Mitzi studied dancing with a woman by the name of Madame Kathryn Etienne. "She was a fabulous woman and was Nico Charisse's sister.  Of course, Nico was Cyd Charisse's husband.  As you know, Cyd's real name was Tula Finklea.  She was an American Indian. She was also the best movie dancer I'd ever seen in my life.  However, it was Mme Etienne who taught me to ‘give'."  Slipping into Mme Etienne's accent-which sounds like a combination of Carmen Miranda and Danny Kaye-- the dancer says, "Mitzi, you must give darling. You must, you must!  We are going to make Mitzi a movie star!"  Mitzi looks back at that period of life and ruminates, "I was about eleven at the time.  Now what were they going to do with an eleven year old kid who looked thirty?"  Ultimately Mitzi's family moved to California was the urging of Madame Etienne.

"Anyhow, my auntie and I went to the Philharmonic Auditorium which is where they had the Civic Light Operas and we saw RIO RITA or something.  I thought, 'Oh my gosh, wouldn't this be great?'  Besides, I really wanted to be a ballerina.  I looked in the program and saw that the choreographer was a woman named Ada Broadbent.  Searching the newspapers, I found that she also gave dance classes.  So I took dance class from her and she said, ‘Mitzi, I want you to be one of my dancers.'  Now I am twelve years old but still looking thirty.  I still have my first canceled check from my very first job.  I got paid ten dollars for a New Year's Eve performance at the Pasadena Civic Auditorium. I did ‘The Waltz of the Flowers en pointe and ‘The Dance of the Toy Soldiers'.

Later, Ada Broadbent invited Mitzi to dance in the Civic Light Opera.  "My dream came true!" remembers the star.  "So I started out with the Civic Light Operas.  In my first job there I was a flower girl in a night club. Remember-- I started wearing a bra when I was ten--but mamma mia, I came out with my hair in a big bouffant thing and said, ‘Flowers for the lady' three times and I was already a pro!  I had my social security card and I was ready to go!"  Mitzi was also cast in the Civic Opera's versions of Jerome Kern's ROBERTA and THE FORTUNE TELLER which Edwin Lester though was good enough to take to Broadway.  The Razzle Dazzle of Mitzi Gaynor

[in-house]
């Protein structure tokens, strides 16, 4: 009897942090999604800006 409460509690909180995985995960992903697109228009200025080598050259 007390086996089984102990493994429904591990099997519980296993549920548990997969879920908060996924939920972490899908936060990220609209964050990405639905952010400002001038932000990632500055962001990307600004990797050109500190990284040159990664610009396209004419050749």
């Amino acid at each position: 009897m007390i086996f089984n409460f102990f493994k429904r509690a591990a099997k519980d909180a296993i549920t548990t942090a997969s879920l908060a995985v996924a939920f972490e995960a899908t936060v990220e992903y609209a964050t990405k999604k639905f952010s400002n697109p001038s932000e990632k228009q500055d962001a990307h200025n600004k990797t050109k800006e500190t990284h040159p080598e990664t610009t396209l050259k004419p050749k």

Mitzi giggles effusively as she recalls her experience of doing THE FORTUNE TELLER on Broadway:  "Oh yeah, sure!  We had all these big, blonde, suntanned beefs coming to New York to do a few numbers en pointe. Well, we got destroyed!  One time the comic at the beginning of the show stepped out of character and said, ‘I know that we outnumber you two-to-one but I guarantee we're harmless!' and those four people who were sitting in the theater just adored us!  I think we played about six weeks."

She continues:  "Everyone went back to California except me.  I went to Philadelphia where SONG OF NORWAY was playing.  I took over a part that every girl in the ballet wanted.  This was Balanchine's company.  They'd all been promised the role but then this Hungarian beef with paprika on her tail from Hollywood was brought in to take over the part.  Well, nobody spoke to me and I had no rehearsal.  I stayed with them all through the winter and then we came back to California where we opened the season.  Then they were going to do Irving Berlin's LOUISIANA PURCHASE with the original cast.  You know, Vera Zorina, Victor Moore, Billy Gaxton and Irene Bordoni. I was given a part in that.  I was the ingénue.  Every time I did a show, I got another step up and better billing, which we all work for, my darling!  In this particular show my partner was Tommy Rall and we've been friends ever since."

It was in a production of THE GREAT WALTZ with Dorothy Sarnoff and Walter Slezak where Mitzi danced with George Zorich that she was discovered for the movies.  At the same time she was auditioning for Cole Porter's OUT OF THIS WORLD and sang for the composer at his home on Mockingbird Drive in Hollywood.  "It was a beautiful French Regency house with those gorgeous brass knockers on the doors.  Now I'd never seen Cole Porter, so when a man answered the door wearing a white shirt and a black tie, I said ‘Hello, I'm Mitzi, Mr. Lester said I should come and sing for you.'  The man told me he was the butler and I asked if Mr. Porter was home.  The butler said, ‘He is indeed and he's expecting you, please walk this way.'